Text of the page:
Report on The Page Turners Meeting - Meeting, Thursday, 1 August 2019
- Led by Ellen Schofield
The Silence of the Girls by Pat Barker
This novel has been hailed as having a strong feminist message to take on history that has been told as the trials of men and their daring deeds. This story, a part remake from Homer’s Iliad gives a feminine perspective to a time when women were not given a voice. All recorded stories about Achilles, Priam, Agamemnon, Patroclus and Helen of Troy focus on the god driven signs to go slaughter, sack cities and accumulate riches; including women as trophies.
Pat Barker has a huge following due to her sizeable repertoire that has a strong focus on themes of war, survival and the effects of trauma. This book continued with the themes, though the setting was further in the past than the First and Second World Wars, for which, arguable Pat Barker is better known. There is also a recent theme amongst writers to retell the Iliad for readers perhaps wanting a more accessible route to into the stories. To name a few -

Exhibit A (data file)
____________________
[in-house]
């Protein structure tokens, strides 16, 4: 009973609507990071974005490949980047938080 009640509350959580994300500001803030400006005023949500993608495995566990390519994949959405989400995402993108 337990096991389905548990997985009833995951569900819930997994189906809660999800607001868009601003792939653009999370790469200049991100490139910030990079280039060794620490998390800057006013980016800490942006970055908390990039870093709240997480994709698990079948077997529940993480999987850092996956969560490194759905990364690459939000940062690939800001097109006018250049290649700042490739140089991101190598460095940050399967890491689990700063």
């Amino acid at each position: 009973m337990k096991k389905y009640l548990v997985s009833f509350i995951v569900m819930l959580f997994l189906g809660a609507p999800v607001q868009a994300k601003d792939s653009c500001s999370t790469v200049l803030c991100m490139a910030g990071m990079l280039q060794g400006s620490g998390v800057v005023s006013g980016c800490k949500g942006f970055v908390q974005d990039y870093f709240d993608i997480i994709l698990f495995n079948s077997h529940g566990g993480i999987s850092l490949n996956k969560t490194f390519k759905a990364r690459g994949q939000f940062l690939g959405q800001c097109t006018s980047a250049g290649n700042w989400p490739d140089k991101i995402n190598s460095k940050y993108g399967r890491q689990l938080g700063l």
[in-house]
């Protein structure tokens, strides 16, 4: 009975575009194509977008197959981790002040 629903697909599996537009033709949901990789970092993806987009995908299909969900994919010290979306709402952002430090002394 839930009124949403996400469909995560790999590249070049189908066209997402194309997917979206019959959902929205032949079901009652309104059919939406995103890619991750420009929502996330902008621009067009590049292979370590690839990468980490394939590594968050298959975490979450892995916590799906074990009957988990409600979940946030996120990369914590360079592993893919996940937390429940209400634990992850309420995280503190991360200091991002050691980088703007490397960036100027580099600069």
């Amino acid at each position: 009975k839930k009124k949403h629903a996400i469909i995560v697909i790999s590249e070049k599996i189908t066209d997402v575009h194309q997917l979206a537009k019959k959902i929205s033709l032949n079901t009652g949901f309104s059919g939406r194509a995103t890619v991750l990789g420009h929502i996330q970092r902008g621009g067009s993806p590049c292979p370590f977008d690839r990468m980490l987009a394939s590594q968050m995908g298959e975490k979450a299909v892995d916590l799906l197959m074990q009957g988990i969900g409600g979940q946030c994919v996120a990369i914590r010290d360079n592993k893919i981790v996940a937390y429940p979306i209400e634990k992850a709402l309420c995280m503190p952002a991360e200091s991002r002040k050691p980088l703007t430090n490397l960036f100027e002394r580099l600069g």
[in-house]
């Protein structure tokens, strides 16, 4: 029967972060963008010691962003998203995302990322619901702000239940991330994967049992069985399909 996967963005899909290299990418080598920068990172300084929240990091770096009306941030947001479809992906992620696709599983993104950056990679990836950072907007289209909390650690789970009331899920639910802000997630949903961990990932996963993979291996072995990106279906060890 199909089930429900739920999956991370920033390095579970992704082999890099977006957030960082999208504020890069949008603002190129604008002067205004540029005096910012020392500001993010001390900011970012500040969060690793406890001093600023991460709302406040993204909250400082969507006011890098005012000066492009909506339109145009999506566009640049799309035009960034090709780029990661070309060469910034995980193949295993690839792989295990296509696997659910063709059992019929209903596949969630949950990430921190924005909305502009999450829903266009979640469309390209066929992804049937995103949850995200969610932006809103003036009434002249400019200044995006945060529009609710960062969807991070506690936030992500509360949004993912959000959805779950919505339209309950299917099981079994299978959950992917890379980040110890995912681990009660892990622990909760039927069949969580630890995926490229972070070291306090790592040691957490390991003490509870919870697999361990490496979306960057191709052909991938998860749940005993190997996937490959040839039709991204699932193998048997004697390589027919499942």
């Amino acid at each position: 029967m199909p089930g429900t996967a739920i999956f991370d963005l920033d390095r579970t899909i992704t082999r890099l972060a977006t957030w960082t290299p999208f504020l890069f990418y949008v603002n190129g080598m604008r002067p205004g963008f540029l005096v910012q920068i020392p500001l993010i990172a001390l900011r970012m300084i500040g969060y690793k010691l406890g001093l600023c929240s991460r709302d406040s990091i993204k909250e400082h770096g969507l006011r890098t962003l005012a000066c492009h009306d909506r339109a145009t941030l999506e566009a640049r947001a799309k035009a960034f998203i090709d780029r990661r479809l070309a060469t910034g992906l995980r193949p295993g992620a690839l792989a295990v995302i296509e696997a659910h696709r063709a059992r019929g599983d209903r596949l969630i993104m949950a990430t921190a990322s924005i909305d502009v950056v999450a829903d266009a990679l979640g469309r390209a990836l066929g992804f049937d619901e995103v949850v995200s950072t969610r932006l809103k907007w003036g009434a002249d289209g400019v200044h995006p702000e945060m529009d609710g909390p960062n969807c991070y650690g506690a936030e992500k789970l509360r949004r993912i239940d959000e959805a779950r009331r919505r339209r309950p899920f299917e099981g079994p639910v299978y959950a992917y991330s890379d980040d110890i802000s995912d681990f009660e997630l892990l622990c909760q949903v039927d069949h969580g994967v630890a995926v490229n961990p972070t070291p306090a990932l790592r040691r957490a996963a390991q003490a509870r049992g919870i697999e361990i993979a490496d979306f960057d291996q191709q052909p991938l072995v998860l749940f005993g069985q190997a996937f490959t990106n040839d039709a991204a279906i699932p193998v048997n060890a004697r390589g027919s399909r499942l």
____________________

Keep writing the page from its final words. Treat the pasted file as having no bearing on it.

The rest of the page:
Cold Mountain – Charles Frazier
For The Most Beautiful – Emily Hauser
The Penelopiad – Margaret Attwood
Circe – Madeline Miller (coincidentally the Page Turners next read)
The Silence of the Girls slightly misleads the reader to expect more talk from the girls who pepper the scenes of war and capture. Their story cannot be seen as secondary, but somehow Achilles and the other men dominate the text. Certainly the lives of the captured women are ruled completely by the mood and tantrums of the men. There is a complete sense of impuissance surrounding the women and the novel would have benefitted from a greater exploration of this.
There is indifferent brutality in this book, killing on the battlefield, human sacrifice and in the treatment of the spoils of war. There is also mild pornography, but that has to be expected when the topic is the treatment of women by their captors. There are also rats!
Not a difficult book to read as the story unfolded in a linear fashion. Difficult because of the content perhaps. But some of our group found the story a little tedious to read.
Only a mild recommendation then as the average score given by the group was 6
- Report by Ellen Schofield